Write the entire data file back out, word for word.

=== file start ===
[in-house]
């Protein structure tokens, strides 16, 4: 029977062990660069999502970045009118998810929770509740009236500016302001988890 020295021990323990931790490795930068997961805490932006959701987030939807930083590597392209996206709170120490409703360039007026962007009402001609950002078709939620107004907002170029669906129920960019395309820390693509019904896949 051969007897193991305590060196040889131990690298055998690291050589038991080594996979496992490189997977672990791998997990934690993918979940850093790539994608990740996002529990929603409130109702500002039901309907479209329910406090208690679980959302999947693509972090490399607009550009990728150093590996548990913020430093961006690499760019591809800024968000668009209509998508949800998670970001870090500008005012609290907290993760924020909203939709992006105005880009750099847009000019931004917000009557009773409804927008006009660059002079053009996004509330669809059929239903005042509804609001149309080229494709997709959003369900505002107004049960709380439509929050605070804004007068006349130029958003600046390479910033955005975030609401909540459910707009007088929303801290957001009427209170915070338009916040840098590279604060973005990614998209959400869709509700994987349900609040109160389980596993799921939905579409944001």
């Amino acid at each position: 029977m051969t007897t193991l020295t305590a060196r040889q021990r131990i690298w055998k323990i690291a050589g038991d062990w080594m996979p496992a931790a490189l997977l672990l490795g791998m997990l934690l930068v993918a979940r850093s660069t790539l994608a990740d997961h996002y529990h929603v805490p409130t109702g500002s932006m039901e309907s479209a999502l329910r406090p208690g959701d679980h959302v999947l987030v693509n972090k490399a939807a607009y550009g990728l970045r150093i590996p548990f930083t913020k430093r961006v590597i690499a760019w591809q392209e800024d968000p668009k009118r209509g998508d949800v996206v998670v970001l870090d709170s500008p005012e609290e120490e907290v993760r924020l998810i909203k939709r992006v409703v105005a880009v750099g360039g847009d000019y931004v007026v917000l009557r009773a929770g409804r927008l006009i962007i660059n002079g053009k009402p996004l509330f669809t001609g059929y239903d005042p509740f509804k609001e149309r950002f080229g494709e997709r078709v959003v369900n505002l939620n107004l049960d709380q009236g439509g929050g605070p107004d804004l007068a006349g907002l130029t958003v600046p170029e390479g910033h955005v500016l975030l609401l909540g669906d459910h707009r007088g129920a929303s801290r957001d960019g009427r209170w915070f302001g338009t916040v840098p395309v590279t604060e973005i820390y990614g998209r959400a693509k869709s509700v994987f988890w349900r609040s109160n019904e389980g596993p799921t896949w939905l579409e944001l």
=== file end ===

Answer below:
[in-house]
């Protein structure tokens, strides 16, 4: 029977062990660069999502970045009118998810929770509740009236500016302001988890 020295021990323990931790490795930068997961805490932006959701987030939807930083590597392209996206709170120490409703360039007026962007009402001609950002078709939620107004907002170029669906129920960019395309820390693509019904896949 051969007897193991305590060196040889131990690298055998690291050589038991080594996979496992490189997977672990791998997990934690993918979940850093790539994608990740996002529990929603409130109702500002039901309907479209329910406090208690679980959302999947693509972090490399607009550009990728150093590996548990913020430093961006690499760019591809800024968000668009209509998508949800998670970001870090500008005012609290907290993760924020909203939709992006105005880009750099847009000019931004917000009557009773409804927008006009660059002079053009996004509330669809059929239903005042509804609001149309080229494709997709959003369900505002107004049960709380439509929050605070804004007068006349130029958003600046390479910033955005975030609401909540459910707009007088929303801290957001009427209170915070338009916040840098590279604060973005990614998209959400869709509700994987349900609040109160389980596993799921939905579409944001």
């Amino acid at each position: 029977m051969t007897t193991l020295t305590a060196r040889q021990r131990i690298w055998k323990i690291a050589g038991d062990w080594m996979p496992a931790a490189l997977l672990l490795g791998m997990l934690l930068v993918a979940r850093s660069t790539l994608a990740d997961h996002y529990h929603v805490p409130t109702g500002s932006m039901e309907s479209a999502l329910r406090p208690g959701d679980h959302v999947l987030v693509n972090k490399a939807a607009y550009g990728l970045r150093i590996p548990f930083t913020k430093r961006v590597i690499a760019w591809q392209e800024d968000p668009k009118r209509g998508d949800v996206v998670v970001l870090d709170s500008p005012e609290e120490e907290v993760r924020l998810i909203k939709r992006v409703v105005a880009v750099g360039g847009d000019y931004v007026v917000l009557r009773a929770g409804r927008l006009i962007i660059n002079g053009k009402p996004l509330f669809t001609g059929y239903d005042p509740f509804k609001e149309r950002f080229g494709e997709r078709v959003v369900n505002l939620n107004l049960d709380q009236g439509g929050g605070p107004d804004l007068a006349g907002l130029t958003v600046p170029e390479g910033h955005v500016l975030l609401l909540g669906d459910h707009r007088g129920a929303s801290r957001d960019g009427r209170w915070f302001g338009t916040v840098p395309v590279t604060e973005i820390y990614g998209r959400a693509k869709s509700v994987f988890w349900r609040s109160n019904e389980g596993p799921t896949w939905l579409e944001l």